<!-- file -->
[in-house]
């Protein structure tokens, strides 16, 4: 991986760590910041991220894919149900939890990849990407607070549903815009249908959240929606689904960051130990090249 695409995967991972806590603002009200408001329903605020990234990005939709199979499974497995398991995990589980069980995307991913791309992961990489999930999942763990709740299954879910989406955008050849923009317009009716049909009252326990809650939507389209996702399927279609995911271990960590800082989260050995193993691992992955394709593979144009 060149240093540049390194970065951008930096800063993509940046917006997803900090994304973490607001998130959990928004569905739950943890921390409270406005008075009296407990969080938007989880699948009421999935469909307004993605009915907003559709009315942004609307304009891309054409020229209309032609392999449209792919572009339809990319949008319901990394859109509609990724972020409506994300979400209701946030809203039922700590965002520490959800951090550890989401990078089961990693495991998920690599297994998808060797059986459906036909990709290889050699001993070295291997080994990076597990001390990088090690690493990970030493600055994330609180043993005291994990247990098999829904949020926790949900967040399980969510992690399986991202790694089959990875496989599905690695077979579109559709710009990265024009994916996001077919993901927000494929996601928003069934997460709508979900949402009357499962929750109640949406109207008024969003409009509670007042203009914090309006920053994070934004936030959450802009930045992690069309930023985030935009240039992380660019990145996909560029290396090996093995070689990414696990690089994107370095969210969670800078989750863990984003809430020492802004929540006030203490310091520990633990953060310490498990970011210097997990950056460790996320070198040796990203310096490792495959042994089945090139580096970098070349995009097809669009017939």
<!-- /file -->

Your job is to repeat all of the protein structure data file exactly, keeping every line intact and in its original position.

[in-house]
């Protein structure tokens, strides 16, 4: 991986760590910041991220894919149900939890990849990407607070549903815009249908959240929606689904960051130990090249 695409995967991972806590603002009200408001329903605020990234990005939709199979499974497995398991995990589980069980995307991913791309992961990489999930999942763990709740299954879910989406955008050849923009317009009716049909009252326990809650939507389209996702399927279609995911271990960590800082989260050995193993691992992955394709593979144009 060149240093540049390194970065951008930096800063993509940046917006997803900090994304973490607001998130959990928004569905739950943890921390409270406005008075009296407990969080938007989880699948009421999935469909307004993605009915907003559709009315942004609307304009891309054409020229209309032609392999449209792919572009339809990319949008319901990394859109509609990724972020409506994300979400209701946030809203039922700590965002520490959800951090550890989401990078089961990693495991998920690599297994998808060797059986459906036909990709290889050699001993070295291997080994990076597990001390990088090690690493990970030493600055994330609180043993005291994990247990098999829904949020926790949900967040399980969510992690399986991202790694089959990875496989599905690695077979579109559709710009990265024009994916996001077919993901927000494929996601928003069934997460709508979900949402009357499962929750109640949406109207008024969003409009509670007042203009914090309006920053994070934004936030959450802009930045992690069309930023985030935009240039992380660019990145996909560029290396090996093995070689990414696990690089994107370095969210969670800078989750863990984003809430020492802004929540006030203490310091520990633990953060310490498990970011210097997990950056460790996320070198040796990203310096490792495959042994089945090139580096970098070349995009097809669009017939």